Two experiments provided empirical support for the scarcity bias, that is, when the subjective value of a good increases due to the mere fact that it is scarce. We define scarcity as the presence of limited resources and competition on the demand side (i.e. not enough for two people). In Experiment 1, 180 students were divided into two conditions. The same good was abundant in one condition but scarce in the other one. The scarcity condition involved a partner (competitor) to create scarcity, while the abundant condition did not. Results showed that more participants chose a good when it was scarce than when it was abundant, for two out of four sets of items (ballpoints, snacks, pencils, and key rings). Experiment 2 employed 171 participants and a WTA (willingness to accept) elicitation procedure of the subjective value of the good. Results showed that the scarce good was given a higher WTA price by those participants choosing it, than by those who did not, compared to the WTA of the abundant good, despite the fact that both types of participants assigned a lower market price to the scarce good, as compared to the abundant one.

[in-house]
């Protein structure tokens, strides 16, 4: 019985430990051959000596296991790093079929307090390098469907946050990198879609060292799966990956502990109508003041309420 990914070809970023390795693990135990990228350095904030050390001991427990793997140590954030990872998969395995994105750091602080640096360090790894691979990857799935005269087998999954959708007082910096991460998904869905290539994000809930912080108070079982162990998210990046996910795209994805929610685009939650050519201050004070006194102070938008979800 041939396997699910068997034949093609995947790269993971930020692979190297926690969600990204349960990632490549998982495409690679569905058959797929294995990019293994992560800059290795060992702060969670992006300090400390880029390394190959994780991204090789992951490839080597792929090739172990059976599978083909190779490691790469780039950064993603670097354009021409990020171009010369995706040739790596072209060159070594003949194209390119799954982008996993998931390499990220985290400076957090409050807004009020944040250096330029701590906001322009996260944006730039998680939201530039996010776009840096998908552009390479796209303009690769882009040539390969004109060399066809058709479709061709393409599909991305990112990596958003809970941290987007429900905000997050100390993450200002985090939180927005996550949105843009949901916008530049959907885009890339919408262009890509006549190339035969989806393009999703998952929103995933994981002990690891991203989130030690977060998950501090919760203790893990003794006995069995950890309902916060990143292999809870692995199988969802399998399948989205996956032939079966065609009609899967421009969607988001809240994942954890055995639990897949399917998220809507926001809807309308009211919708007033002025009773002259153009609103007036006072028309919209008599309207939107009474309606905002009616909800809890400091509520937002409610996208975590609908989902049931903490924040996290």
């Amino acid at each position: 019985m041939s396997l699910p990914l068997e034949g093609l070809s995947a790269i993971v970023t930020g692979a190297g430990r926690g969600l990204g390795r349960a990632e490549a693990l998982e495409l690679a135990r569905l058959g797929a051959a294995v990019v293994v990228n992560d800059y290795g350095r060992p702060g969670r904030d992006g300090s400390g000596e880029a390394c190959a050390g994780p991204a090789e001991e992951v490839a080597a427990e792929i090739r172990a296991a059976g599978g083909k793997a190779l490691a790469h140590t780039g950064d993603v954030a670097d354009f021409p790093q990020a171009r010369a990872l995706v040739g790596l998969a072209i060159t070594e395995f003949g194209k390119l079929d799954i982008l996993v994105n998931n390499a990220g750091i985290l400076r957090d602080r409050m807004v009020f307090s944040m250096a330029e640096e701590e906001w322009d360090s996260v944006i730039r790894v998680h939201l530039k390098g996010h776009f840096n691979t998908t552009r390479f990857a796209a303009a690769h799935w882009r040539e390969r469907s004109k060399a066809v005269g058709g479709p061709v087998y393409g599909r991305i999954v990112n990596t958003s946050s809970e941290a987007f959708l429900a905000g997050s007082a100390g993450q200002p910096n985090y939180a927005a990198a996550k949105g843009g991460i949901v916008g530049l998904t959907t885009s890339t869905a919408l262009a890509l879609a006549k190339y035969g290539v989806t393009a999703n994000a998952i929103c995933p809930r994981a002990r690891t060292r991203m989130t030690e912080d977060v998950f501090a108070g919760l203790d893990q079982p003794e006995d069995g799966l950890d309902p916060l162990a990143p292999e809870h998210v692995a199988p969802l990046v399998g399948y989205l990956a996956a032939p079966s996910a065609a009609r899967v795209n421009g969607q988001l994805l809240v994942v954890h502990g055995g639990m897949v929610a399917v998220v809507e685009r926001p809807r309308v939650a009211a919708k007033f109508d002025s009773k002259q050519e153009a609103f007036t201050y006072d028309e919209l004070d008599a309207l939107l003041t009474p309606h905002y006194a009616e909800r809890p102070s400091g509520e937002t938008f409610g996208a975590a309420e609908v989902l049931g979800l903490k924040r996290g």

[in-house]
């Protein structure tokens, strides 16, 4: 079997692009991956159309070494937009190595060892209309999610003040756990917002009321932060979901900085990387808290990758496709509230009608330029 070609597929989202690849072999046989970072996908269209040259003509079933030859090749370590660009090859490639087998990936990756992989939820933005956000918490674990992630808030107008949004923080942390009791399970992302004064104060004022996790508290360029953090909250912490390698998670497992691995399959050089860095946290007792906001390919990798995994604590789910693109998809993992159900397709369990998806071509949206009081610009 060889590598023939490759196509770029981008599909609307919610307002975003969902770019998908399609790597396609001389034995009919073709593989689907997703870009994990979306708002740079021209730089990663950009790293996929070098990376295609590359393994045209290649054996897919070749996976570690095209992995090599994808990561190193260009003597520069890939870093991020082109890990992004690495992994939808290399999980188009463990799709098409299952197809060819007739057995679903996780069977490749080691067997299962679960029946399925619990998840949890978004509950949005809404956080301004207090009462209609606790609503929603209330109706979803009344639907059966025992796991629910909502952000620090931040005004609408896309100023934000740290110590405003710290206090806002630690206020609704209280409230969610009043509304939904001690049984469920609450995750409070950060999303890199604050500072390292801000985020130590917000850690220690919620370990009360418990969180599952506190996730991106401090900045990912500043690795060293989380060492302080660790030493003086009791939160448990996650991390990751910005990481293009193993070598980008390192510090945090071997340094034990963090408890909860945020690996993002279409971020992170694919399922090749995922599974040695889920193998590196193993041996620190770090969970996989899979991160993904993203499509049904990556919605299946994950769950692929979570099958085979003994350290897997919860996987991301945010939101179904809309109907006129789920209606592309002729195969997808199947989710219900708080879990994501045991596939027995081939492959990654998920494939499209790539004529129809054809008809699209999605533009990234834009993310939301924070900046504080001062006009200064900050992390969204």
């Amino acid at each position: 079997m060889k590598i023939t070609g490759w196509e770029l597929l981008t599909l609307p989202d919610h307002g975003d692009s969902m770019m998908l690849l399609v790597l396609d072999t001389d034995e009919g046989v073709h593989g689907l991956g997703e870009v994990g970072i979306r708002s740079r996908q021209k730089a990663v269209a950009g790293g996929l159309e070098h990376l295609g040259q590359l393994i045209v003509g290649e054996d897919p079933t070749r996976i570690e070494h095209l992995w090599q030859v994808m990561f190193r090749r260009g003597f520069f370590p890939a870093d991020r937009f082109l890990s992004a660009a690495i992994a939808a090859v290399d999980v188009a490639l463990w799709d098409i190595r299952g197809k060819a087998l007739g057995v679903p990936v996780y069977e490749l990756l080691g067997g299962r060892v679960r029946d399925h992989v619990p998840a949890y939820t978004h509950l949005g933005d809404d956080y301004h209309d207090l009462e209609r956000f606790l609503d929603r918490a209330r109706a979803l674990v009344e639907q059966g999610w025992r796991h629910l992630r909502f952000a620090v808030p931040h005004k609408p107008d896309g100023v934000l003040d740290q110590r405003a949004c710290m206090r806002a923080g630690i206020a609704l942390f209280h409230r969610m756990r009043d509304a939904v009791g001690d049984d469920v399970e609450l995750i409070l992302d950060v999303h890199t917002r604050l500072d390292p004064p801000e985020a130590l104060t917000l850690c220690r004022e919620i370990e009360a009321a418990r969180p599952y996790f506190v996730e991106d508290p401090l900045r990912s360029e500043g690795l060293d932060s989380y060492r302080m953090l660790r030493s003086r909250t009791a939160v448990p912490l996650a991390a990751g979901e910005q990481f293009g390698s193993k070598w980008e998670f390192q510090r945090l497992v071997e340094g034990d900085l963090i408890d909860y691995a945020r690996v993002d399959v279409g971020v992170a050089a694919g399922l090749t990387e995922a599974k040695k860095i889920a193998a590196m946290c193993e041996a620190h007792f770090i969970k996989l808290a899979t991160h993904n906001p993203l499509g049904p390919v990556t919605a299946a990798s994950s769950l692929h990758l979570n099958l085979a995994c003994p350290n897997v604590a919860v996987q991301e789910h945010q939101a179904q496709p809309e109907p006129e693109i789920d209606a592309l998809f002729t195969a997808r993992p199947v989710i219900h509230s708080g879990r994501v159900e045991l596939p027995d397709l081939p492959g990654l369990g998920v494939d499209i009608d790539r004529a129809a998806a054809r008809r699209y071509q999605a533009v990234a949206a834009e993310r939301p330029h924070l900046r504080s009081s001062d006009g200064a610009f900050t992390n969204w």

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|Titolo:||The scarcity bias|
|Autori:||Mittone, Luigi; Savadori, Lucia|
|Titolo del periodico:||APPLIED PSYCHOLOGY|
|Anno di pubblicazione:||2009|
|Numero e parte del fascicolo:||3|
|Codice identificativo Scopus:||2-s2.0-67249136457|
|Codice identificativo ISI:||WOS:000268188100007|
|Digital Object Identifier (DOI):||10.1111/j.1464-0597.2009.00401.x|
|Appare nelle tipologie:||03.1 Articolo su rivista (Journal article)|